The village of Bakh'a (also called al-Sarkha) in the Qalamoun region of Damascus countryside province is notable for the fact that its original inhabitants still speak Western Neo-Aramaic. The other two villages in Syria that bear this distinction are Jubb'adin and Maaloula. However, unlike the other two villages, Bakh'a was regrettably subjected to extensive damage during the war, resulting in the displacement of all of its original inhabitants. As of the time of writing, most if not all of the original inhabitants remain displaced. If any have returned, they only reside in the village on a temporary basis.
To learn more about Bakh'a, I conducted an interview with a person originally from Bakh'a and currently residing in the nearby town of Yabroud. While the person stresses that not all her information may necessarily be exact, it is clear that the basic outline above is correct.
This interview was conducted on 24 January 2020. Any parenthetical insertions in square brackets are my own.
Q: Can you tell me a little about the village of al-Sarkha generally? From where are the names of the village (al-Sarkha and Bakh'a), the number of inhabitants currently, how the Aramaic language survived in it until now etc.
A: It was called Bakh'a because in the time of the British and English [sic] occupation the people of the village stood against them and scolded them. And there is a water-well in the middle of the village they have called it Ayn Bakh'a. And the name of al-Sarkha: there was a person killed and an official came to the consolation and in as much as he heard screaming at the time of the janaza [funeral prayers], he called it al-Sarkha when it was put on the map and they changed the names of some of the villages in Qalamoun. The number of its inhabitants in 2013 was around 10,000. In March 2014 the people became displaced from it and a very great portion of it was destroyed during the war. Last year they allowed the people to enter it, and currently some of the people whose houses are still standing, they have begun to carry out repairs in them. The Aramaic language until now, all the people of Bakh'a speak it, but very few are those who know how to write it. There are important remains in it [the village].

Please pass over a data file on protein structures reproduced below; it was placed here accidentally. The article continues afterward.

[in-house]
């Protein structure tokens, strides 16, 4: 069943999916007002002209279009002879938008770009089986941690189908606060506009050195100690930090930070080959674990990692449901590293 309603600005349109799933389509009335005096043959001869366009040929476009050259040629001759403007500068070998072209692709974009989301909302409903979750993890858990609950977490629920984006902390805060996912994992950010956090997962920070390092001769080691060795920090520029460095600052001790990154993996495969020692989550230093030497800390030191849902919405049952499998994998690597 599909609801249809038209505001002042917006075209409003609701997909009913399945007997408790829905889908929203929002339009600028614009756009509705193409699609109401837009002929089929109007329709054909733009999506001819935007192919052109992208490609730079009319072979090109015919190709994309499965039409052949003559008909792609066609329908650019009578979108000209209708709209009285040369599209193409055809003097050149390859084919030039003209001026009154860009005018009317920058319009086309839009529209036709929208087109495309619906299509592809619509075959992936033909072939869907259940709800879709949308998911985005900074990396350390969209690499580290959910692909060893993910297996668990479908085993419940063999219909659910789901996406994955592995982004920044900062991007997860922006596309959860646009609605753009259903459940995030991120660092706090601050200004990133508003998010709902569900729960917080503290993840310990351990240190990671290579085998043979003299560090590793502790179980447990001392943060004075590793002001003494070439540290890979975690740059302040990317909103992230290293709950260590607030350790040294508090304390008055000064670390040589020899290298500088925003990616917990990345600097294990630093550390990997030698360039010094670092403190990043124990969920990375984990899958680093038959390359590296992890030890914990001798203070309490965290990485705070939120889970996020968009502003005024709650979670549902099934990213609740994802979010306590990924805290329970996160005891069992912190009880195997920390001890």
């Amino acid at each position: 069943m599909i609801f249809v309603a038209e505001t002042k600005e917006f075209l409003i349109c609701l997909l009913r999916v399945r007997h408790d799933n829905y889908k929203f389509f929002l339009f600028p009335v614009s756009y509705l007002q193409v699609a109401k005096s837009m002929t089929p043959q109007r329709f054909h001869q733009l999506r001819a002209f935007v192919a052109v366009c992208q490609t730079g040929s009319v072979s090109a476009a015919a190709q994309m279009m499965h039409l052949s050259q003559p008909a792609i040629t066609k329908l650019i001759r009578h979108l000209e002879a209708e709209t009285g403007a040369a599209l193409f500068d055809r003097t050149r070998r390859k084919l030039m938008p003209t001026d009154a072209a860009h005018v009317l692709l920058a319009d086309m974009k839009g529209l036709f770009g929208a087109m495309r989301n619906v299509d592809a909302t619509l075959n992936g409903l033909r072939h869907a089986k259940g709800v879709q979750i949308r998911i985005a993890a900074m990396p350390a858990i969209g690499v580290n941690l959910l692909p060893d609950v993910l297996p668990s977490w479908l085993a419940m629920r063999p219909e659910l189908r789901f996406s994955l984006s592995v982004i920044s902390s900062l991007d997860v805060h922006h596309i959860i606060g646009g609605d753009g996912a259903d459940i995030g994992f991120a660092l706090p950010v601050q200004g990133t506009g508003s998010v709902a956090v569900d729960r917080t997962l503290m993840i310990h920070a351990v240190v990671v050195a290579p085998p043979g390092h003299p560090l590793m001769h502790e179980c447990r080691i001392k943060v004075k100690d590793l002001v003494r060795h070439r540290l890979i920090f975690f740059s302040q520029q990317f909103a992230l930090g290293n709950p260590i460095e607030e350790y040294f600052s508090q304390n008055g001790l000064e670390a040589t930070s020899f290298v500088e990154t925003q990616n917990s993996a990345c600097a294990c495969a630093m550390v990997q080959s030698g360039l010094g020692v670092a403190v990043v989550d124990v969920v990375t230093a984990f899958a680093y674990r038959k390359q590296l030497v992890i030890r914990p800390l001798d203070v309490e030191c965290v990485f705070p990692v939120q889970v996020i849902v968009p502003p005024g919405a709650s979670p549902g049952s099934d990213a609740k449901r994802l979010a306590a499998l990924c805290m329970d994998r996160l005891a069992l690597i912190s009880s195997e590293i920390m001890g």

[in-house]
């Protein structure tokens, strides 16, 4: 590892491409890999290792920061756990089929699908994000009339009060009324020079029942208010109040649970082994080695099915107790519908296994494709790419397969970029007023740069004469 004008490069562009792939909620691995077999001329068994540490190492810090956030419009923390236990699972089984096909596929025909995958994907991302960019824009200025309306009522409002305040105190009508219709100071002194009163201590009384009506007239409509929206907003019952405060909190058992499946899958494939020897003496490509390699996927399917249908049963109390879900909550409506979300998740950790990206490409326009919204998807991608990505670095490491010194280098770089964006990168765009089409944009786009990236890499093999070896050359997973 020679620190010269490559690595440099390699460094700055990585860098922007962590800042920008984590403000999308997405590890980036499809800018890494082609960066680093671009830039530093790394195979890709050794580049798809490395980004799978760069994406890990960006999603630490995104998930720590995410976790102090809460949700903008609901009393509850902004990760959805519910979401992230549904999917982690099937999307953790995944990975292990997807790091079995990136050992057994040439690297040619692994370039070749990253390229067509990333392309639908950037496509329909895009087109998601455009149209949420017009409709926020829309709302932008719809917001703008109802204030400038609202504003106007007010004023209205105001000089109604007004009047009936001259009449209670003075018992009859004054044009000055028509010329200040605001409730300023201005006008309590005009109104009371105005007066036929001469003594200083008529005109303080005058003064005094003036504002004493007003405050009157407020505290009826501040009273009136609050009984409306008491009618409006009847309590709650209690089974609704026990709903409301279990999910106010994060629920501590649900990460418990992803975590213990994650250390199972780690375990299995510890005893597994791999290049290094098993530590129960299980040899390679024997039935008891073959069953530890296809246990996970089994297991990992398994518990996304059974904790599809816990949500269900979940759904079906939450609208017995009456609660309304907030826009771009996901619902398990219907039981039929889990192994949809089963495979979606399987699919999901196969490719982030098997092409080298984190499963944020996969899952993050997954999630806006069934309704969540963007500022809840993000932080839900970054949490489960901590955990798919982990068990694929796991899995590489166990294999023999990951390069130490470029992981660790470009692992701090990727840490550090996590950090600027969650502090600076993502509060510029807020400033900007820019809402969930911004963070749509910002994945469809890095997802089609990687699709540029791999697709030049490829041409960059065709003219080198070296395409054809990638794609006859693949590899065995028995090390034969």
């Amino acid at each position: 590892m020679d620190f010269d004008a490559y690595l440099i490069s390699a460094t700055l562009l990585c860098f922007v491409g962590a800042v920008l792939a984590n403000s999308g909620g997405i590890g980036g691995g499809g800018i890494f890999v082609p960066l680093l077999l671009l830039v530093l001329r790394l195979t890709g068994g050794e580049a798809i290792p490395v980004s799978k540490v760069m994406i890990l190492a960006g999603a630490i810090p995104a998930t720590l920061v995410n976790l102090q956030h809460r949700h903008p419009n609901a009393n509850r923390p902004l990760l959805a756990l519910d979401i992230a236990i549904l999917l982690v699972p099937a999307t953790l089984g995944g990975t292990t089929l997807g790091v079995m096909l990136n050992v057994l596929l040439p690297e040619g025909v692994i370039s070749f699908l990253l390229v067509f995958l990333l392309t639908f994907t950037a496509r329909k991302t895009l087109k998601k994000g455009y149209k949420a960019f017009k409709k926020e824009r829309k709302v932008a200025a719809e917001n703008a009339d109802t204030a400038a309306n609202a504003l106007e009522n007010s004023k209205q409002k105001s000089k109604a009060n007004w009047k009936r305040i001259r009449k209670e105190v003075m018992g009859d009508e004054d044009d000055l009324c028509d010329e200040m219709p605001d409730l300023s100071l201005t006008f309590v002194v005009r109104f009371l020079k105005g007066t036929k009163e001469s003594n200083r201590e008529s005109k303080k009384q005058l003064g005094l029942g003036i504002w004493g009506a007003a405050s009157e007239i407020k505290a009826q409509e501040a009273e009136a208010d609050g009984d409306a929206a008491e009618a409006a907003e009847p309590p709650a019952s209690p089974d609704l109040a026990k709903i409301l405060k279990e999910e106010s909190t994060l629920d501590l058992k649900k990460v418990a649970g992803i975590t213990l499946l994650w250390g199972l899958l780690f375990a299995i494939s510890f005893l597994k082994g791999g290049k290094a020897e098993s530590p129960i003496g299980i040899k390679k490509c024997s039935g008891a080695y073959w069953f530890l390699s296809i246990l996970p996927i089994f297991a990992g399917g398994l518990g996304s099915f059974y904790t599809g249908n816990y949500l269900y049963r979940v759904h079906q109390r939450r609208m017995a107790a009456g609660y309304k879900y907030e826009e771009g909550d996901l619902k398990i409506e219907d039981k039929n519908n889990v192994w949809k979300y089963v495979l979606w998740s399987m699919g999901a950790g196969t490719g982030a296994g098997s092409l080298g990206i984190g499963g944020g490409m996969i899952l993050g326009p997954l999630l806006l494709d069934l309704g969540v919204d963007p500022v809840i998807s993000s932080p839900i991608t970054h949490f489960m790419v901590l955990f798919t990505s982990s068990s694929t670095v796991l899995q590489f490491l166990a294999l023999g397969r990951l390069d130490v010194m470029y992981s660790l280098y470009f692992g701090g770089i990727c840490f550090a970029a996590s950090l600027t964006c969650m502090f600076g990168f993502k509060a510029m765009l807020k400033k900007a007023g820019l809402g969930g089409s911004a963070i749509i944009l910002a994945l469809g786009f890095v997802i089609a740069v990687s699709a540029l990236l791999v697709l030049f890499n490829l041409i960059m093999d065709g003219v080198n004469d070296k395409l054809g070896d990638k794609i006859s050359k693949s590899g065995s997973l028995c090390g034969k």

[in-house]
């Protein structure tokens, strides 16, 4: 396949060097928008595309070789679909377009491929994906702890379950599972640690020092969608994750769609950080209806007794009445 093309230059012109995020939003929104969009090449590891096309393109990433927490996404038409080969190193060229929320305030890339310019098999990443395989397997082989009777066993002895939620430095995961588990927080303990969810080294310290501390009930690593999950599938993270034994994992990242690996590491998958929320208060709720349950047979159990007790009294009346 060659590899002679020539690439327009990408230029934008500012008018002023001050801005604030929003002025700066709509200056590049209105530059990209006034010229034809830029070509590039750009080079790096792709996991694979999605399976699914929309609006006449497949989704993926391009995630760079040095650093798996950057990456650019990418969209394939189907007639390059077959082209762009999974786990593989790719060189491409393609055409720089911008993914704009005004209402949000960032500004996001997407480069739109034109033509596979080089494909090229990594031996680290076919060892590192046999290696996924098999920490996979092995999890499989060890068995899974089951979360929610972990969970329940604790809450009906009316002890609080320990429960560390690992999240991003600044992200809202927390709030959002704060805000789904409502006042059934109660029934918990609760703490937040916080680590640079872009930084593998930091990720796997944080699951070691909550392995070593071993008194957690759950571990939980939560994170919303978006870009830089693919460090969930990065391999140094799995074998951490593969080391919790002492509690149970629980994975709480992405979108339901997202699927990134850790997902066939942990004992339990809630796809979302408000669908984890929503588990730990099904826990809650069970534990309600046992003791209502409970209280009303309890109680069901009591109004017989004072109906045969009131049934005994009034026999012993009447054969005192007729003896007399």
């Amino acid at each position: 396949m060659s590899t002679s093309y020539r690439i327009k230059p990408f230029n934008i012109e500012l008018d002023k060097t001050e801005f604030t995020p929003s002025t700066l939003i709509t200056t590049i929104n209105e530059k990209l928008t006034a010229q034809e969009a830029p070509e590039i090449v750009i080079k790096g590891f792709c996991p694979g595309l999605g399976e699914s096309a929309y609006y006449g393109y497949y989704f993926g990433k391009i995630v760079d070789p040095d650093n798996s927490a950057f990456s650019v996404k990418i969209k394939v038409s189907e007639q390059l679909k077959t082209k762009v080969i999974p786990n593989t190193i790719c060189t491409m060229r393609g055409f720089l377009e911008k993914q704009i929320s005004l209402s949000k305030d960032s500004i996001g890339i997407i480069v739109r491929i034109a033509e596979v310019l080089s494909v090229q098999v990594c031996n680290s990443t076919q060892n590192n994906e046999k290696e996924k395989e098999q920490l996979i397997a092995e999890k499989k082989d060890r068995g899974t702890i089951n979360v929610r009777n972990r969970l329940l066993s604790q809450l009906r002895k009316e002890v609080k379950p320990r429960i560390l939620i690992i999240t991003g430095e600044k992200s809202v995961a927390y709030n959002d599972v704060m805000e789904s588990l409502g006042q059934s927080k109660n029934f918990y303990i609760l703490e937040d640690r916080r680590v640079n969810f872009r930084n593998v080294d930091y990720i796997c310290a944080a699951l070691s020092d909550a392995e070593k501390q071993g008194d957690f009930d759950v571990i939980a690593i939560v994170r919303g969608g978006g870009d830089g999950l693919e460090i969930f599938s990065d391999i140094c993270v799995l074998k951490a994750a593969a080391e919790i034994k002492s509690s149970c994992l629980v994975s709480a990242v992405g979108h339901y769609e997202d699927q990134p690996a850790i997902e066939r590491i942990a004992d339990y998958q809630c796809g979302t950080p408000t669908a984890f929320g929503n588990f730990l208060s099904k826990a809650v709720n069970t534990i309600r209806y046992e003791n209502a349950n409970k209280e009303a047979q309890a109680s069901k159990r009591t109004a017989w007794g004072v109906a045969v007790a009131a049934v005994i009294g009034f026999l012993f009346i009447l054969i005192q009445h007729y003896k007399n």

Q: If I have understood your words, the village was a military zone until last year?
A: There have been military personnel on its periphery. And until now not all the people are allowed to enter it.
Q: How are the services like national grid electricity and water in the village?
A: Currently there are none, but the relevant authorities have begun working [on them].
Q: So the insurgents seized the village in 2013/2013? And afterwards it was liberated in 2014?
A: This I cannot tell you. I do not remember, but I remember the date of the displacement.
Q: I ask God that all its people should return one day.
A: Oh God, Ameen.
Q: Concerning the number of inhabitants currently, it is not known exactly?
A: Currently there are no inhabitants at all.
Q: I see, so some of the people have returned on a temporary basis: that is, they come and go.
A: They have allowed entry to it. Essentially there is nothing in it from the basics of life: no water, no electricity and no services at all. And three quarters of its houses are destroyed in the end. And the remaining quarter is not destroyed as a whole but stripped of everything.
Q: A saddening thing, by God.
A: Previously it was completely forbidden to enter it. It was even forbidden to bury the dead in it. Currently it has become possible.
Q: Most of the displaced from the village are in al-Sham [Damascus] currently?
A: It varies: a large portion are in Lebanon, some are in Yabroud, some are in al-Sham, and some have migrated and have come to Germany. And some have been distributed in the rest of the areas: Jubb'adin, al-Qutaifa, al-Tall and Hafir.
Q: Yes. Jubb'adin's inhabitants are in it and life goes on.
A: Jubb'adin essentially had no displacement or war in it.